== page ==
Barrister's gun 'could not fire'
Armed siege barrister Mark Saunders put his shotgun into a non-firing position as he was killed by a volley of police bullets, an inquest has heard.
Firearms expert Robert Griffiths examined his 12-bore Beretta shotgun and footage of the 32-year-old's death at the hands of Metropolitan Police firearms officers.
He concluded the gunman switched a lever to open the breech of the weapon after he was hit by the first of five bullets fired by police surrounding his Chelsea home.
Westminster Coroner's Court heard it is impossible to say whether the action was intentional as the family law specialist collapsed with catastrophic injuries.
The inquest heard the shotgun did not contain any ammunition when it was recovered but any cartridges may have fallen out as the weapon opened. Mr Griffiths, of the Forensic Science Service, said used and unused cartridges were found strewn across the floor of the Markham Square property.
Under cross-examination by Patrick Gibbs QC, who represents Mr Saunders' widow Elizabeth, the expert said the gunman's hand could be seen close to a lever that opened the weapon.
Mr Gibbs said: "It looks as though he was either opening or just at the moment of opening the gun when he was shot." Mr Griffiths replied: "That is correct, but I cannot say what his intentions were or were not at that time."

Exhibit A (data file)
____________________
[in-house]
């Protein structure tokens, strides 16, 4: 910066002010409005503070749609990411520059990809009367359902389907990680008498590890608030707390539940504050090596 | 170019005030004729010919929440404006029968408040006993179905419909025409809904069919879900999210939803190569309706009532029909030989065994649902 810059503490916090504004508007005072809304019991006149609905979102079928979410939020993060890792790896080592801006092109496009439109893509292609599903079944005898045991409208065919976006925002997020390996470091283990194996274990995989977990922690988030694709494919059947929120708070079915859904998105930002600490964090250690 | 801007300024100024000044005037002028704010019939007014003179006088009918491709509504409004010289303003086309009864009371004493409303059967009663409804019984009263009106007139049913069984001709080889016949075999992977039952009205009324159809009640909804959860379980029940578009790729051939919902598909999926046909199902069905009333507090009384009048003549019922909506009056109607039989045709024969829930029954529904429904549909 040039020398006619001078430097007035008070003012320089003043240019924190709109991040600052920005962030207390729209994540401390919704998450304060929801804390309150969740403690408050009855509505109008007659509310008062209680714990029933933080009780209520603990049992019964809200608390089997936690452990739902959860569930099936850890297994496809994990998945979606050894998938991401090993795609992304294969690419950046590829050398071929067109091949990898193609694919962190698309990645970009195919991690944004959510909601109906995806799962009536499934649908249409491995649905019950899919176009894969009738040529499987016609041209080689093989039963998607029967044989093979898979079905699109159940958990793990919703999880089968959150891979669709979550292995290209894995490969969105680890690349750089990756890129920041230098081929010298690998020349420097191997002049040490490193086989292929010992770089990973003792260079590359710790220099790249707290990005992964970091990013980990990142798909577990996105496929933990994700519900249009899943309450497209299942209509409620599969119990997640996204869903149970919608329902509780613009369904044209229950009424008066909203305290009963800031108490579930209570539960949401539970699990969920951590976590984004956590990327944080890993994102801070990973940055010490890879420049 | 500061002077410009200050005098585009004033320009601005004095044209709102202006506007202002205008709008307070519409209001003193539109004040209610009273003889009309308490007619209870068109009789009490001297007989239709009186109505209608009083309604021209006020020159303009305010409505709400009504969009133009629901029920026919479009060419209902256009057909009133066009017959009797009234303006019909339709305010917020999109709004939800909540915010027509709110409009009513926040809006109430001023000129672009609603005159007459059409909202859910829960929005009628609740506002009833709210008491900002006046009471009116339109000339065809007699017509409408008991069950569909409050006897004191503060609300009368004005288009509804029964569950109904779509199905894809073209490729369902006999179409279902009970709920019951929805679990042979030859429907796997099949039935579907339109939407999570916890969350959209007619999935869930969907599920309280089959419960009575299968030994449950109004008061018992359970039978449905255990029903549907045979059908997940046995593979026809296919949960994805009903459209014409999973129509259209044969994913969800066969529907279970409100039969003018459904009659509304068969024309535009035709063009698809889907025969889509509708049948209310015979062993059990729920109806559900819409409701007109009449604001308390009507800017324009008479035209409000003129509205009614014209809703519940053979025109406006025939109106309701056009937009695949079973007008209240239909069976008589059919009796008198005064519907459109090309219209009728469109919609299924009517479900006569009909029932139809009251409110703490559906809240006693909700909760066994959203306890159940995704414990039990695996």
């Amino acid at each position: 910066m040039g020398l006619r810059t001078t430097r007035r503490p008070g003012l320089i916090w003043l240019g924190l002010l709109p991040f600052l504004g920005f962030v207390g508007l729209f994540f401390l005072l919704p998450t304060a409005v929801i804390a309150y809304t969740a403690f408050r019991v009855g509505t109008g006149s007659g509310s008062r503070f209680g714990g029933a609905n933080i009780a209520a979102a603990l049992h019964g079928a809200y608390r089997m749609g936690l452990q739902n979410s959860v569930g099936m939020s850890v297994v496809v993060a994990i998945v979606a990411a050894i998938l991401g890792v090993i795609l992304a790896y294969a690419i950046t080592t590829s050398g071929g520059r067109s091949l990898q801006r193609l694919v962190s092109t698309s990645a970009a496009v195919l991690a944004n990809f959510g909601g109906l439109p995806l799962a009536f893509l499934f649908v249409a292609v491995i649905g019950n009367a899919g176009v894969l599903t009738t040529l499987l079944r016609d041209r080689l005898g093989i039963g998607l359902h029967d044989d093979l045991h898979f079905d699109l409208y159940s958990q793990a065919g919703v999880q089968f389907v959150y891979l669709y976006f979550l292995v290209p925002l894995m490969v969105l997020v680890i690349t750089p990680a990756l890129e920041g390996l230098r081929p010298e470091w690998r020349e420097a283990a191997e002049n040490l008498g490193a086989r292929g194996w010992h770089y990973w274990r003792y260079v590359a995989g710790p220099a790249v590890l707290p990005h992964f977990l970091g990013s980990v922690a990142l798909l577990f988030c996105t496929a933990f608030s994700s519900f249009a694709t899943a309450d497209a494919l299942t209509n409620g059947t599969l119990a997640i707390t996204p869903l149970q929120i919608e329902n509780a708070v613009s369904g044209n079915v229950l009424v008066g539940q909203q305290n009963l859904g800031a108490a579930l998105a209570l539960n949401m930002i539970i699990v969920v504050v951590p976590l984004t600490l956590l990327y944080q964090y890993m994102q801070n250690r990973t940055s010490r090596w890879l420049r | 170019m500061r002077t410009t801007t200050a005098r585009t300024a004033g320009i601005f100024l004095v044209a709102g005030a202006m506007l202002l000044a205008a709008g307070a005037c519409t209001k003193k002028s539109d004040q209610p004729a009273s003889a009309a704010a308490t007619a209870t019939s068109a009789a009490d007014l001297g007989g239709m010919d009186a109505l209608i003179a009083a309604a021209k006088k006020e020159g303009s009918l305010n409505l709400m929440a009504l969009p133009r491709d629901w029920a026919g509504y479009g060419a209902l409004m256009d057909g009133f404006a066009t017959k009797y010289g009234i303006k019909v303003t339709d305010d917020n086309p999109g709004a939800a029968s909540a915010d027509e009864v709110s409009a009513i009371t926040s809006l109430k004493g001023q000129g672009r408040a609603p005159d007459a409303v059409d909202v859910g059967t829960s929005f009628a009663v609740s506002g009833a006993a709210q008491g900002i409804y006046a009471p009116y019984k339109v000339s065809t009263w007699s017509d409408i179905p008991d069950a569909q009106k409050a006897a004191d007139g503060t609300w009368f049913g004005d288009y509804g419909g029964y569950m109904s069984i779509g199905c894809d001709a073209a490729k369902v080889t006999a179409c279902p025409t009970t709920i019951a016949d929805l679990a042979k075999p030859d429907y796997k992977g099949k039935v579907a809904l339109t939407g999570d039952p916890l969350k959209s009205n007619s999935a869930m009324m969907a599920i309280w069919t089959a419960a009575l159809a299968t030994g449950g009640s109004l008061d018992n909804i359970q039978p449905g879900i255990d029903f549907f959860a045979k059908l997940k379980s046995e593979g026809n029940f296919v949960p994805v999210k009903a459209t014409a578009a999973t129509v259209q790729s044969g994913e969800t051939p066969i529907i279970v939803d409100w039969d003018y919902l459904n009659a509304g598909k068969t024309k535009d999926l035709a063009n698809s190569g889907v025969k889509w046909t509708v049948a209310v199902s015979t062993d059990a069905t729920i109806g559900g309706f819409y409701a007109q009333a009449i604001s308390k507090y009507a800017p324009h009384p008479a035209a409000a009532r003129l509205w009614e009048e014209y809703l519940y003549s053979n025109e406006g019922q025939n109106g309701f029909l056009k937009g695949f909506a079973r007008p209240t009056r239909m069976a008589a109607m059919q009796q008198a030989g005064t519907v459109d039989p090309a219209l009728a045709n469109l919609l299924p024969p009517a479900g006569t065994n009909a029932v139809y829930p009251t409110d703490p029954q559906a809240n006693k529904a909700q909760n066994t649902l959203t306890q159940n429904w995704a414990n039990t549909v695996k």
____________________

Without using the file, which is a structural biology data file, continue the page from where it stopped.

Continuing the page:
Mr Gibbs added: "Of course, we are all geniuses after the event, but in the open position the gun could not fire."
Forensic experts blasted a slab of pork belly with a shotgun from 23 metres to find out if Mr Saunders could have killed any of the officers near his kitchen window. The inquest heard pellets penetrated through the meat, chosen because of its similarity to human tissue, suggesting any injury could have been fatal.
Alcoholic Mr Saunders was killed after sparking a five-hour stand-off with police when he fired his gun through a window during a solitary drinking binge on May 6, 2008.